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Recently, New Zealand marathon record holder Zane Robertson was banned for eight years by the New Zealand Olympic Committee.

Robertson tested positive for erythropoietin (EPO) in May of 2022. He then created an elaborate lie and produced false documentation regarding receiving an EPO injection instead of a COVID vaccine while in Kenya. All apparently false.

Robertson subsequently twice went on podcasts to talk about his situation. In the podcast, he admitted to transporting the banned drug from his home in Ethiopia to his new home in Kenya. The importing across borders of performance-enhancing drugs is a crime and apparently, according to the podcaster, Robertson will be arrested this week.

“Following work between myself and a senior officer in the Kenyan Directorate of Criminal Investigation (DCI), Zane Robertson is about to be arrested for smuggling dope into Kenya. The DCI and the Anti Doping Agency of Kenya triggered a joint intelligence operation this week to arrest dopefiend and self-confessed dope smuggler, Zane Robertson. The agencies will swoop in on targeted training camps, coaches, and runners, mainly foreigners operating out of Iten.”


Part of the transcript:

“….Zane Robertson’s been under surveillance, and the two basically, well, the dci, the director of Criminal Investigation, and ADAK, the Anti-Doping Agency of Kenya. They’ve linked up and they’re now planning to swoop in on a number of training camps and individual dopers in Iten, the Home of Champions…”

So, according to the podcaster/coach, a number of Kenyan athletes and possibly coaches or enablers will be arrested.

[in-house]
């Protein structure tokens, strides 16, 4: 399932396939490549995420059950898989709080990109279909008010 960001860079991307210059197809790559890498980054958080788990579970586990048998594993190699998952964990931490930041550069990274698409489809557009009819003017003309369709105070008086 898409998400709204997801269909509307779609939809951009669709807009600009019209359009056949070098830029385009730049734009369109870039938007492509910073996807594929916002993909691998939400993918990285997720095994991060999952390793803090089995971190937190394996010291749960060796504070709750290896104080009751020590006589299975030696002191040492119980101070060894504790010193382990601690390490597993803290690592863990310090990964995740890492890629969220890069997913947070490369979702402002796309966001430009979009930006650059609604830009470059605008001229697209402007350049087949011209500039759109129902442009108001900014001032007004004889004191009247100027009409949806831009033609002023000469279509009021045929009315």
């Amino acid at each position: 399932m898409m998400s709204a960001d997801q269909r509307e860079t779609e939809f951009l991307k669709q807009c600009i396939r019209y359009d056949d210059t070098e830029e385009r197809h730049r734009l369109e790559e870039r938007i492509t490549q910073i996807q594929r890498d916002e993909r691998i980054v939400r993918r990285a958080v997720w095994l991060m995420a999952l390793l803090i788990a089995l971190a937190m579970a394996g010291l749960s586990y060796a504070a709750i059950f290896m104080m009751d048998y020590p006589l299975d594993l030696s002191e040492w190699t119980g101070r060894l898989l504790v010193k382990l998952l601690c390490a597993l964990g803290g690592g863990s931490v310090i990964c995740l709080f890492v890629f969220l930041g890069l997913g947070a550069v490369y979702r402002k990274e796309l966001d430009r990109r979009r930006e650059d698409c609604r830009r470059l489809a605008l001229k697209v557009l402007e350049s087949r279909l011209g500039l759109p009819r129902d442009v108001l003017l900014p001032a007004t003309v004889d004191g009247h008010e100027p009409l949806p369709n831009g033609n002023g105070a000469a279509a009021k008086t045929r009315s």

Athletics Integrity Unit announces effort to clean up Kenya

Meanwhile, a press release from the Athletics Integrity Unit (AIU) was distributed to media Tuesday with the headline, “Let’s clean up Kenyan Athletics.”

In the release, AIU president Brett Clothier is quoted as saying, “We’re working very hard to solve the doping menace in Kenya. The national government through the Ministry of Sport has pledged US$5 million per year in additional funding to tackle this menace and we at the Athletics Integrity Unit are working very closely with Athletics Kenya, with the Anti-Doping Agency of Kenya, with the Government at all levels – national and regional – to develop the strategy for how to spend this money the best way possible; the strategy to restore the reputation of athletics in Kenya and to help beat this doping menace.

“My team is very excited. We have great partners in Kenya. The great thing is that no one is in denial about this challenge or the size of the problem. Everyone is confronting it and working in collaboration to come up with the right solutions,” said Clothier, explaining the extra funding will boost the level of drug-testing and education outreach within Kenya’s athletics community.

“Some (coaches) have introduced our athletes to drugs so what we require is the accreditation of these coaches so we can find good-quality coaches who are serious about developing the talent of our young people,” he elaborated.

Clothier was accompanied by Athletics Kenya Youth Development Director, Barnaba Korir; Central Rift chairman, Abraham Mutai, and other officials. The AIU Head will meet with athletes and coaches in Kapsabet, Nandi County, and Iten in Elgeyo Marakwet tomorrow. On Friday, he will report to Cabinet Secretary for Sports, Ababu Namwamba, in Nairobi on the progress made under the new Steering Committee which is spearheading the fight against doping in Kenyan athletics.

Kenya has the most suspended athletes in the sport of athletics. Somewhere near 60 and up to 70 athletes are currently serving suspension or have recently been provisionally suspended or their suspension has recently ended. The bans vary from Athlete Biological Passport anomolies, whereabouts failures, positive doping tests and or lieing and altering documents.